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COVID Impacts on Electronic Public Meetings – Emergency Order and Open Meetings Act Updates

December 23, 2020

MDHHS Updated Emergency Order

The Michigan Department of Health and Human Services (MDHHS) issued an updated emergency order that took effect December 21, 2020. The new order allows for the reopening of lower risk entertainment and recreational facilities while maintaining the prohibition on all other non-residential indoor gatherings. It does not provide any exception that would allow public bodies to host indoor, in-person meetings. Instead, public bodies should host any meeting scheduled for between now and January 15, 2021 electronically, such as by Zoom or Microsoft Teams. The meeting platform must allow for two-way communications between the members of the public and the public body. These electronic meetings will be lawful under the Open Meetings Act under the amendment described below.

Open Meetings Act

Additionally, on December 22, 2020, Governor Whitmer signed into law Senate Bill 1246, which extends and updates certain Open Meetings Act regulations previously adopted in October (in PA 228 of 2020) permitting electronic meetings of public bodies. Specifically, the new revisions allow public bodies to conduct meetings electronically, in whole or in part, for any reason through March 31, 2021, extended from December 31, 2020. Beginning March 31, 2021 through December 31, 2021, public bodies may only meet electronically in those circumstances requiring accommodation of members absent due to (1) military duty, (2) a medical condition, or (3) a statewide or local state of emergency or state of disaster. The regulations for electronic meetings after December 31, 2021 remain unchanged (only allowed to accommodate members absent due to military duty).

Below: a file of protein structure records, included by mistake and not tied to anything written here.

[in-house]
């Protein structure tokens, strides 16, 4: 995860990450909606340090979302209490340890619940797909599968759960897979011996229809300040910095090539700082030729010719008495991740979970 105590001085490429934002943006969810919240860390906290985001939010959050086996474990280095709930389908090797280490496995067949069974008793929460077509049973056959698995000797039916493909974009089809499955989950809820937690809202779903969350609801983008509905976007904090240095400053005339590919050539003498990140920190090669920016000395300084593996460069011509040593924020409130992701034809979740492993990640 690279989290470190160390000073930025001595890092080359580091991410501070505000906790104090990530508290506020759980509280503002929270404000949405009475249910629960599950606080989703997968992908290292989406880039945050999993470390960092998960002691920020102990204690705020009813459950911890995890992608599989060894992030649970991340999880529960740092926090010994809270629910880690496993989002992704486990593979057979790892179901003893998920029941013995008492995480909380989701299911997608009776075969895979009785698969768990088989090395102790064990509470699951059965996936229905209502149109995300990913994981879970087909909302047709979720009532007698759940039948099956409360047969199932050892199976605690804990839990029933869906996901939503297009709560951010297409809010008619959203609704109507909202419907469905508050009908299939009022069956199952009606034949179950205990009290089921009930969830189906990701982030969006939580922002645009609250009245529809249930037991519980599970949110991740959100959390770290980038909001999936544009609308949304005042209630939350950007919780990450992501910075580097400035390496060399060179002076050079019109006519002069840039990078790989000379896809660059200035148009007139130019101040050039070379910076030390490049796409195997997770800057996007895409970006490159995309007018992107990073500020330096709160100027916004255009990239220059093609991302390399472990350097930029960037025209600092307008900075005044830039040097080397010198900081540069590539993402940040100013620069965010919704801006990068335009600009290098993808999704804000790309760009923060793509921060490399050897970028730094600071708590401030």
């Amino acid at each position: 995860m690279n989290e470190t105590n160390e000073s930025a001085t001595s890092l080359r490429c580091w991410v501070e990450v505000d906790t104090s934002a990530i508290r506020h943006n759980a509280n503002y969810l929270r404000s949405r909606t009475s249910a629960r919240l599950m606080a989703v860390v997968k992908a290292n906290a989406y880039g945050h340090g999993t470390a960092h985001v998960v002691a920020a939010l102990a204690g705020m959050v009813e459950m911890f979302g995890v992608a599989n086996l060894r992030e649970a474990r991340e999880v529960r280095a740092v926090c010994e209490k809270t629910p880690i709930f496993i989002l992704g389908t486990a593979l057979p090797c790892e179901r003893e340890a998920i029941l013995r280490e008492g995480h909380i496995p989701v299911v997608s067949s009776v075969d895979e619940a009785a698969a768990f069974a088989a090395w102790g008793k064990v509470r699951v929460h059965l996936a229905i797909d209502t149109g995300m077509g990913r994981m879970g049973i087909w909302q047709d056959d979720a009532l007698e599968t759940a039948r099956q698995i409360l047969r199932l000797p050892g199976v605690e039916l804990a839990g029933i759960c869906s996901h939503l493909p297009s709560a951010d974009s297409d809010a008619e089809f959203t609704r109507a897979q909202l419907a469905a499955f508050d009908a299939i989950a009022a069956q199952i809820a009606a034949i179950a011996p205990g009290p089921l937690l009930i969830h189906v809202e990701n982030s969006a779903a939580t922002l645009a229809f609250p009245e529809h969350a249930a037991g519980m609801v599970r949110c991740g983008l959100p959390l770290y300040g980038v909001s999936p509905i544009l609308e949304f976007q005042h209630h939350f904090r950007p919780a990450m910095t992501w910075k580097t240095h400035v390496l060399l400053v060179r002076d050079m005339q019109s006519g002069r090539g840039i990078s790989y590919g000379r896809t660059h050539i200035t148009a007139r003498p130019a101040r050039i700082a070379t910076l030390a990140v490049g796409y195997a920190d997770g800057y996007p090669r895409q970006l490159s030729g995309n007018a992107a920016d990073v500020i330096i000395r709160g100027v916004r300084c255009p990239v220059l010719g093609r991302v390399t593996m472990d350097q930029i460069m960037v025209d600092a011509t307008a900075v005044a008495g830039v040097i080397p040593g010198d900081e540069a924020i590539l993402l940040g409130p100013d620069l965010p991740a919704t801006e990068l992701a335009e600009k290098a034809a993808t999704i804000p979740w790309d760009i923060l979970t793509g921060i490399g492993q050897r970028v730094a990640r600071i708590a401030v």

With respect to meetings held due to circumstance (3) above, the Act adds states of disaster or emergency declared pursuant to local ordinance (in addition to those declared under law or charter) as a permitted circumstance to hold a meeting electronically. The Act also adds "chief administrative officer" as a person who may declare a local state of emergency or state of disaster in addition to a local official or governing body.

Finally, the act imposes regulations on meetings held in-person before April 1, 2021 requiring (1) adherence to social distancing and mitigation measures recommended by the CDC to prevent the spread of COVID-19, including the measure that an individual remain at least six feet away from anyone from outside the individual's household and (2) adoption of heightened standards of facility cleaning and disinfecting as well as protocols to clean and disinfect in the event of a positive COVID-19 case in the public body's meeting place.

The other requirements the legislature added to the Open Meetings Act under PA 228 of 2020 remain unchanged.

Conducting an Electronic Meeting

Each member of the public body attending the meeting remotely must make a public announcement at the outset of the meeting, to be included in the minutes, that he or she is doing so. A member attending remotely for a reason other than military duty must further specify the county, city, township, or village and state where he or she is physically located. A public body with an official internet presence must post advance notice of an electronic meeting on its website where the public can access it, either on or linked from its homepage, at least 18 hours before the start of the meeting. If an electronic meeting has an agenda, a public body with an official internet presence that includes regular updates of posted meeting agendas or minutes must make the agenda available to the public on the internet at least two hours before the start of the meeting.

If you have any questions or need assistance adopting/updating your community's remote participation procedures pursuant to these new amendments, please contact a Foster Swift municipal attorney.

  

  

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Foster Swift Collins & Smith, PC E-Newsletters are intended for general information for our clients and friends. This newsletter highlights specific areas of law and is not legal advice. The reader should consult an attorney to determine how this information applies to any specific situation.

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